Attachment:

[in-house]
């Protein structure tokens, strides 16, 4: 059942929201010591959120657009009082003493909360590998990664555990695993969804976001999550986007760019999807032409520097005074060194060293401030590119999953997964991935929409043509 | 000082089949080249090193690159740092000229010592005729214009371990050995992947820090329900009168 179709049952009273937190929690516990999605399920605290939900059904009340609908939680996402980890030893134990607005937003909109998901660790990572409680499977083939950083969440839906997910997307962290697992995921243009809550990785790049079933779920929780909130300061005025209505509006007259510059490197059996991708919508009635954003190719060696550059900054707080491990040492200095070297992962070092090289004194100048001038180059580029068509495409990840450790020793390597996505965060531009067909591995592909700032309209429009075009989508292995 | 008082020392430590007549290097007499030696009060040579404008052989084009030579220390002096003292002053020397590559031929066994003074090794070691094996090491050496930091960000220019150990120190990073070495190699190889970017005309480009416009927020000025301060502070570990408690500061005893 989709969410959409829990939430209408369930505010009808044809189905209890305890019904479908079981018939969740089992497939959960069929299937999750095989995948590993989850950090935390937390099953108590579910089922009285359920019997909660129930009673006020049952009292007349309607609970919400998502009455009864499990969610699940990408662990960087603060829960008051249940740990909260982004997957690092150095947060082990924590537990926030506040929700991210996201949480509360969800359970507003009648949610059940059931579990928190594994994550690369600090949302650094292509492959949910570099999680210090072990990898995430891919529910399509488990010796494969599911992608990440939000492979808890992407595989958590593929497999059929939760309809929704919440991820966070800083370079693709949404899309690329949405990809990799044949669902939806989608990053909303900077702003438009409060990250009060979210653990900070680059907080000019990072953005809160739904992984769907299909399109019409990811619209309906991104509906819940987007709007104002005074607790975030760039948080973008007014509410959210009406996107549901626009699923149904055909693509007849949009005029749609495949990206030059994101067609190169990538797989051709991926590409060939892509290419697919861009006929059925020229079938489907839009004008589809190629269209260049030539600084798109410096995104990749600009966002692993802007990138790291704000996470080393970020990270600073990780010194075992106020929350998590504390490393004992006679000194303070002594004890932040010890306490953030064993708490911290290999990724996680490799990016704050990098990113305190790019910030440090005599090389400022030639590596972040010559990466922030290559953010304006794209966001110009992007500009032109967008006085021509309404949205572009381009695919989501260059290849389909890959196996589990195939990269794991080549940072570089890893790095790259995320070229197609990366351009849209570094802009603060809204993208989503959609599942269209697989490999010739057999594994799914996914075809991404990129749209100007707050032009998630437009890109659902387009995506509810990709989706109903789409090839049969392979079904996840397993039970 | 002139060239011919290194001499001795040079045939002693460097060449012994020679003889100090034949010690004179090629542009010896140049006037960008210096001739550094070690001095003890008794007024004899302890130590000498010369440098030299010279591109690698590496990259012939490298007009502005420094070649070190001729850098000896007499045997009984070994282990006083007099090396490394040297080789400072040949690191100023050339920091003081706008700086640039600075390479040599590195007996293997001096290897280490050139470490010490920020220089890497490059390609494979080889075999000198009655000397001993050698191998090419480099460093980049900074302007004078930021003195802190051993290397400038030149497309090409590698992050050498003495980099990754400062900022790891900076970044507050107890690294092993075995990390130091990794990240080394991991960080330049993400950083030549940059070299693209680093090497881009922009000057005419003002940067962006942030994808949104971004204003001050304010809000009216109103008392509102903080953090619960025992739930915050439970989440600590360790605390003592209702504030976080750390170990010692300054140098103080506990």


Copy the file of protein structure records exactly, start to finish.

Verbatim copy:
[in-house]
């Protein structure tokens, strides 16, 4: 059942929201010591959120657009009082003493909360590998990664555990695993969804976001999550986007760019999807032409520097005074060194060293401030590119999953997964991935929409043509 | 000082089949080249090193690159740092000229010592005729214009371990050995992947820090329900009168 179709049952009273937190929690516990999605399920605290939900059904009340609908939680996402980890030893134990607005937003909109998901660790990572409680499977083939950083969440839906997910997307962290697992995921243009809550990785790049079933779920929780909130300061005025209505509006007259510059490197059996991708919508009635954003190719060696550059900054707080491990040492200095070297992962070092090289004194100048001038180059580029068509495409990840450790020793390597996505965060531009067909591995592909700032309209429009075009989508292995 | 008082020392430590007549290097007499030696009060040579404008052989084009030579220390002096003292002053020397590559031929066994003074090794070691094996090491050496930091960000220019150990120190990073070495190699190889970017005309480009416009927020000025301060502070570990408690500061005893 989709969410959409829990939430209408369930505010009808044809189905209890305890019904479908079981018939969740089992497939959960069929299937999750095989995948590993989850950090935390937390099953108590579910089922009285359920019997909660129930009673006020049952009292007349309607609970919400998502009455009864499990969610699940990408662990960087603060829960008051249940740990909260982004997957690092150095947060082990924590537990926030506040929700991210996201949480509360969800359970507003009648949610059940059931579990928190594994994550690369600090949302650094292509492959949910570099999680210090072990990898995430891919529910399509488990010796494969599911992608990440939000492979808890992407595989958590593929497999059929939760309809929704919440991820966070800083370079693709949404899309690329949405990809990799044949669902939806989608990053909303900077702003438009409060990250009060979210653990900070680059907080000019990072953005809160739904992984769907299909399109019409990811619209309906991104509906819940987007709007104002005074607790975030760039948080973008007014509410959210009406996107549901626009699923149904055909693509007849949009005029749609495949990206030059994101067609190169990538797989051709991926590409060939892509290419697919861009006929059925020229079938489907839009004008589809190629269209260049030539600084798109410096995104990749600009966002692993802007990138790291704000996470080393970020990270600073990780010194075992106020929350998590504390490393004992006679000194303070002594004890932040010890306490953030064993708490911290290999990724996680490799990016704050990098990113305190790019910030440090005599090389400022030639590596972040010559990466922030290559953010304006794209966001110009992007500009032109967008006085021509309404949205572009381009695919989501260059290849389909890959196996589990195939990269794991080549940072570089890893790095790259995320070229197609990366351009849209570094802009603060809204993208989503959609599942269209697989490999010739057999594994799914996914075809991404990129749209100007707050032009998630437009890109659902387009995506509810990709989706109903789409090839049969392979079904996840397993039970 | 002139060239011919290194001499001795040079045939002693460097060449012994020679003889100090034949010690004179090629542009010896140049006037960008210096001739550094070690001095003890008794007024004899302890130590000498010369440098030299010279591109690698590496990259012939490298007009502005420094070649070190001729850098000896007499045997009984070994282990006083007099090396490394040297080789400072040949690191100023050339920091003081706008700086640039600075390479040599590195007996293997001096290897280490050139470490010490920020220089890497490059390609494979080889075999000198009655000397001993050698191998090419480099460093980049900074302007004078930021003195802190051993290397400038030149497309090409590698992050050498003495980099990754400062900022790891900076970044507050107890690294092993075995990390130091990794990240080394991991960080330049993400950083030549940059070299693209680093090497881009922009000057005419003002940067962006942030994808949104971004204003001050304010809000009216109103008392509102903080953090619960025992739930915050439970989440600590360790605390003592209702504030976080750390170990010692300054140098103080506990």